The Empirical Case for Specific Performance: Evidence from the Tyson-IBP Litigation
Yale Law School
March 1, 2005
While contract scholars debate the relative merits of specific performance and damages, few studies assess remedies from an empirical perspective. To gain a sense of how market participants view specific performance, this article examines the stock market response to an unusual specific performance award granted to IBP Inc. in Material Adverse Change ("MAC") clause litigation against Tyson, Inc. The combined value of Tyson and IBP rose after specific performance was granted, implying that specific performance created value. This result contrasts with other papers indirectly showing large decreases in combined market value after damage remedies are awarded. These results suggest that, from a post-breach perspective, the common law's preference for damages may be misplaced. The article identifies a number of settings, such as MAC clause controversies, wherein the use of specific performance rather than damages should be encouraged.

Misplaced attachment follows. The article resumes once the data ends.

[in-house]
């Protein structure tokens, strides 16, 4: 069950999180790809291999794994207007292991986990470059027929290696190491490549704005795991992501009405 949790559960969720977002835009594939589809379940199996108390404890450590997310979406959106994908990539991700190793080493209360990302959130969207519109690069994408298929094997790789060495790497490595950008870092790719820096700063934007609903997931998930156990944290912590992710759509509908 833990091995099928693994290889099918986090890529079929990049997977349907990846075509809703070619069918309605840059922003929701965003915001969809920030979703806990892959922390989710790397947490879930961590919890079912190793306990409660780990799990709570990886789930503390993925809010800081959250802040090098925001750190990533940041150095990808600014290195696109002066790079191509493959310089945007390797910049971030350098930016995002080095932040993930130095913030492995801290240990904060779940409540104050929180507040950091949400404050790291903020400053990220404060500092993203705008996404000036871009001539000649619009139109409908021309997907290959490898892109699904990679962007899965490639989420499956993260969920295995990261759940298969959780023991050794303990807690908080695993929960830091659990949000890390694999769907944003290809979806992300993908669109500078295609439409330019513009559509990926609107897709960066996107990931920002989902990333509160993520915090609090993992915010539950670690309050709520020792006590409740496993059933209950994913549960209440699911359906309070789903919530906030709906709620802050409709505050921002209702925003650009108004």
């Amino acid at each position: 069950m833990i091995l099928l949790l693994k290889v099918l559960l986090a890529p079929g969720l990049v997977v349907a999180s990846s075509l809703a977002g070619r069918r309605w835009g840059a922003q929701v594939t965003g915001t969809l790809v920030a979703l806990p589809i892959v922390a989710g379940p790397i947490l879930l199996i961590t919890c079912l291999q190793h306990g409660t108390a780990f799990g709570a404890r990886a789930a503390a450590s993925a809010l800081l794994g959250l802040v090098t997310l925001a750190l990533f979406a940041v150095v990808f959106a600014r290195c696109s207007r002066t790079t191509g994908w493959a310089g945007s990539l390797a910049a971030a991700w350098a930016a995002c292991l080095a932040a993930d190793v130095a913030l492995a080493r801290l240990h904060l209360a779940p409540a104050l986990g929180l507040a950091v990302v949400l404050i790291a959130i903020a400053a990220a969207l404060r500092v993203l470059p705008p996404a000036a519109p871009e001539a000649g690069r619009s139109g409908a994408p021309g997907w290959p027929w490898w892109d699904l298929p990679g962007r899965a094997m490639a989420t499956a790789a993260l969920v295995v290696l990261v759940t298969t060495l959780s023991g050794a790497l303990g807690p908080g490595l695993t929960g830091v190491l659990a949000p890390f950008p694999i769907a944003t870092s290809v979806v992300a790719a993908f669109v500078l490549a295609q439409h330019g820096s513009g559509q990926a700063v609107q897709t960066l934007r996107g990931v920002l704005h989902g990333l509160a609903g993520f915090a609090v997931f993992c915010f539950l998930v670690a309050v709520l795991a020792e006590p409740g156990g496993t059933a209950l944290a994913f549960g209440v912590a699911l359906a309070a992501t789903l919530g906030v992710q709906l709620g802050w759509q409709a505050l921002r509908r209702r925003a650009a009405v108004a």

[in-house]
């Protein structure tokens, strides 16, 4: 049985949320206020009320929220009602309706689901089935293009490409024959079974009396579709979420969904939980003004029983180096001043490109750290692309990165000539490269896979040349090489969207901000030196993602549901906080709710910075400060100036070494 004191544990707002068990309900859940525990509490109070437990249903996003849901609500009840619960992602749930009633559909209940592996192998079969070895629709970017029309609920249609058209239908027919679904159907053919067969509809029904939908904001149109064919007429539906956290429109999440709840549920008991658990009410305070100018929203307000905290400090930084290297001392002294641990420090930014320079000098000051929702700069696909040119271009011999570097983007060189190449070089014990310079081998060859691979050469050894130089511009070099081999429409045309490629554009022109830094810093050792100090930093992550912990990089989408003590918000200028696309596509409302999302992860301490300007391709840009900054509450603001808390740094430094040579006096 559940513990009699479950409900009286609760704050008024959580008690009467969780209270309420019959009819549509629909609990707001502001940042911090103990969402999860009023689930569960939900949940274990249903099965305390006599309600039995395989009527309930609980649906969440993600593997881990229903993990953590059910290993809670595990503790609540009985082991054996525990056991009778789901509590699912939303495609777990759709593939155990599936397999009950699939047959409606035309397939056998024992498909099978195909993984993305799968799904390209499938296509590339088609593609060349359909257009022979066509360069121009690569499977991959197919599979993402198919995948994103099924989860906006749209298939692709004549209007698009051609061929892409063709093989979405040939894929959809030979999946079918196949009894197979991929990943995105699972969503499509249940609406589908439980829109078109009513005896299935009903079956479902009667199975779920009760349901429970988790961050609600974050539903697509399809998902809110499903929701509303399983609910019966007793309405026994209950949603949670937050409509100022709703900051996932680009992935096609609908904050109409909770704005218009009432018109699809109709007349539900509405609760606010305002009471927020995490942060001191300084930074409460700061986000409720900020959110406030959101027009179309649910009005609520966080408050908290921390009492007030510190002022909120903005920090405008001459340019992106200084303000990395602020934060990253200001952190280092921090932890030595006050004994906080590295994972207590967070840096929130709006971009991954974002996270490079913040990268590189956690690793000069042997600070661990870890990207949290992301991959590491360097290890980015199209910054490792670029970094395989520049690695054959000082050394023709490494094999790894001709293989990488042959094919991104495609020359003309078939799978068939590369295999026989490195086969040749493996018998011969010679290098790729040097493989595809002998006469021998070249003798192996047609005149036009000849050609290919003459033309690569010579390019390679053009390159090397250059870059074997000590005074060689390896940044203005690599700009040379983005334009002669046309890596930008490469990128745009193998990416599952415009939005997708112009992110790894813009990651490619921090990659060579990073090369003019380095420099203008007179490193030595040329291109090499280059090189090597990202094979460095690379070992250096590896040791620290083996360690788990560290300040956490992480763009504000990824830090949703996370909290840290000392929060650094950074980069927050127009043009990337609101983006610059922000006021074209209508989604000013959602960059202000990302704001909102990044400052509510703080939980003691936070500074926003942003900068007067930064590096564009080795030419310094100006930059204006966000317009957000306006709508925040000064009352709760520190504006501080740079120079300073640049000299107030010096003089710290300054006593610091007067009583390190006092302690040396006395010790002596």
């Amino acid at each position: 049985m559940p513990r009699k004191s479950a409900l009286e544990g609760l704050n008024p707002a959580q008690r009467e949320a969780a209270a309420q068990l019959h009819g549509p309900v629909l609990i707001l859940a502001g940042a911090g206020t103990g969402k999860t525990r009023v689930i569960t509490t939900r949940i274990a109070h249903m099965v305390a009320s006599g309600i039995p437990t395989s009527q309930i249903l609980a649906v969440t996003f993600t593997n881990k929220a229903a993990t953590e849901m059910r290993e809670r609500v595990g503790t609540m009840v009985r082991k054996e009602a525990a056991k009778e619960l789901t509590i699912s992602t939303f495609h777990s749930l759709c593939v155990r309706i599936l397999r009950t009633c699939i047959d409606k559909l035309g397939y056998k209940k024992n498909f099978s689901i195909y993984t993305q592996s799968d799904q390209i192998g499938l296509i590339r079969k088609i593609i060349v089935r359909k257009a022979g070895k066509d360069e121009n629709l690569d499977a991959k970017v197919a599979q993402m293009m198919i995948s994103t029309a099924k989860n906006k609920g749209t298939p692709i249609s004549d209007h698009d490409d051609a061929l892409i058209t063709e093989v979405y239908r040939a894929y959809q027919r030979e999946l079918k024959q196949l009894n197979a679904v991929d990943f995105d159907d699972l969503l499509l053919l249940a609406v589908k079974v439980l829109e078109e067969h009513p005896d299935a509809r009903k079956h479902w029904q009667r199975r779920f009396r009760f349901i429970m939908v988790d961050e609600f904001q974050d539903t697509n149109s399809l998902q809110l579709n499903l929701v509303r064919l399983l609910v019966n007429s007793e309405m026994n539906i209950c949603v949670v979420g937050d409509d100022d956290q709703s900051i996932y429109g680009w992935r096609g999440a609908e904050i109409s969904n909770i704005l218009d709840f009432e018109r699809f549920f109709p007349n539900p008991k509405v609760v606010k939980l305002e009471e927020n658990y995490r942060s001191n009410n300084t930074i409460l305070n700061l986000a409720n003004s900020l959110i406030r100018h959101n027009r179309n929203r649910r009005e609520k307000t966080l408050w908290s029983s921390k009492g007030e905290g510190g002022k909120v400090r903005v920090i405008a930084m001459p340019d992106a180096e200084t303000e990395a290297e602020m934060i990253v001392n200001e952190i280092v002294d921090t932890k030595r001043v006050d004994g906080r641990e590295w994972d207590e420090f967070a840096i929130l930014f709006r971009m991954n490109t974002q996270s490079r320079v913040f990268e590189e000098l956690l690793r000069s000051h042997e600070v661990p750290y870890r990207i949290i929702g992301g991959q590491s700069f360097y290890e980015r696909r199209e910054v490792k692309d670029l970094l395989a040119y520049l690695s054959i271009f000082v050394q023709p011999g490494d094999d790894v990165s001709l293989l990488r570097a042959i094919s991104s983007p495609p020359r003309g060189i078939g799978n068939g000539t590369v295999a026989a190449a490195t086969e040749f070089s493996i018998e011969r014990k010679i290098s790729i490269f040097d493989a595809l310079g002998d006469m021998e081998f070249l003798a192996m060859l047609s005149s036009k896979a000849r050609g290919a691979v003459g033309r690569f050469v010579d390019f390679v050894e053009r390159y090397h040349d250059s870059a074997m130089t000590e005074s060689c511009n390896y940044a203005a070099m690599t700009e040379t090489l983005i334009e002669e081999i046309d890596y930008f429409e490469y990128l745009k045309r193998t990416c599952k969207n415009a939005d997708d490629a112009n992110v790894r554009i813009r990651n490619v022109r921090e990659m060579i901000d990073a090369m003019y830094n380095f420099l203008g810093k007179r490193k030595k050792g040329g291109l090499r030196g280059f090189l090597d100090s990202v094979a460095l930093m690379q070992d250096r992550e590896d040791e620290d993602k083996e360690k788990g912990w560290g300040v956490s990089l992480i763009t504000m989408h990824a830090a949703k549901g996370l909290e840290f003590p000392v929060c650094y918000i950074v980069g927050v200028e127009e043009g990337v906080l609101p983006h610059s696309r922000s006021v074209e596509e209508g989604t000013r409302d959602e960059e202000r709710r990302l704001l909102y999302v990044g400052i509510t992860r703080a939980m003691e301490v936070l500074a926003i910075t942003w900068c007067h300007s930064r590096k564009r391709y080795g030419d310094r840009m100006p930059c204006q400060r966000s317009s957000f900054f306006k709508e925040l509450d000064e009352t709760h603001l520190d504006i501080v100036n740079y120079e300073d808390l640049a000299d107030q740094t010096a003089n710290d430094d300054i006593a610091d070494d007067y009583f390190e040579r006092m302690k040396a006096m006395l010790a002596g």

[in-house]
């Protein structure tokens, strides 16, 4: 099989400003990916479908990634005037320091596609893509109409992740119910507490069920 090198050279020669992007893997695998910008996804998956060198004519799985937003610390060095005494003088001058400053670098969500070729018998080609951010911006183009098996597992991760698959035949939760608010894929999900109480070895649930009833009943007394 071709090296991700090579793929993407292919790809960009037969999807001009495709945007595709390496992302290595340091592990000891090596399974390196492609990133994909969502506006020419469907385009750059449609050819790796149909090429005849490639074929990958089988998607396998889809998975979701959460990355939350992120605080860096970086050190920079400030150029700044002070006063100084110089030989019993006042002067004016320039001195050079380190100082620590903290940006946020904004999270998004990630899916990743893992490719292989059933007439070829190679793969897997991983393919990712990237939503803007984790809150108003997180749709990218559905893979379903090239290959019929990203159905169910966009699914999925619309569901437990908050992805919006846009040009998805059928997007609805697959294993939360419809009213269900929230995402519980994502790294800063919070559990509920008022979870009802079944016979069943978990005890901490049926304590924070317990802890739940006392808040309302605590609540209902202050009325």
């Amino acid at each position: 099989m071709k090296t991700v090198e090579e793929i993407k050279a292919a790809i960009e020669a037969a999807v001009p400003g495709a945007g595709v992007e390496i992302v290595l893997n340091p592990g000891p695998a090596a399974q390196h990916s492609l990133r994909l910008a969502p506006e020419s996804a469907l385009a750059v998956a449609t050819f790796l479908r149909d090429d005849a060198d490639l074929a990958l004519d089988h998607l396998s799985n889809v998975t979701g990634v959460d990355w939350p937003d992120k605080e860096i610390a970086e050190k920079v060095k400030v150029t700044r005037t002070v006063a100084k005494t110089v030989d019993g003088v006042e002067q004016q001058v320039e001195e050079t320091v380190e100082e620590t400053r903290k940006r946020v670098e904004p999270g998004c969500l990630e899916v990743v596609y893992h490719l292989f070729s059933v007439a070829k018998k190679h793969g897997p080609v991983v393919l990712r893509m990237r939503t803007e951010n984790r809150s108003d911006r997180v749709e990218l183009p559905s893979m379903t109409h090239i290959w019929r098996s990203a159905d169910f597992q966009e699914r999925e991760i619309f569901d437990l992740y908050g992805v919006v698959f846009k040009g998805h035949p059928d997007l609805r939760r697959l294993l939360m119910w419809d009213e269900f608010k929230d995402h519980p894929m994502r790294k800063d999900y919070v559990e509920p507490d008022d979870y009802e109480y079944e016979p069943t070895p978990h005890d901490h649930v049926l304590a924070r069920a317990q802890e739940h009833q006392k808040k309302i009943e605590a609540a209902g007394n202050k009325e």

Number of Pages in PDF File: 30
Keywords: Specific Performance, Damages, Event Study, Mergers
JEL Classification: K12, K22working papers series
Date posted: March 30, 2005
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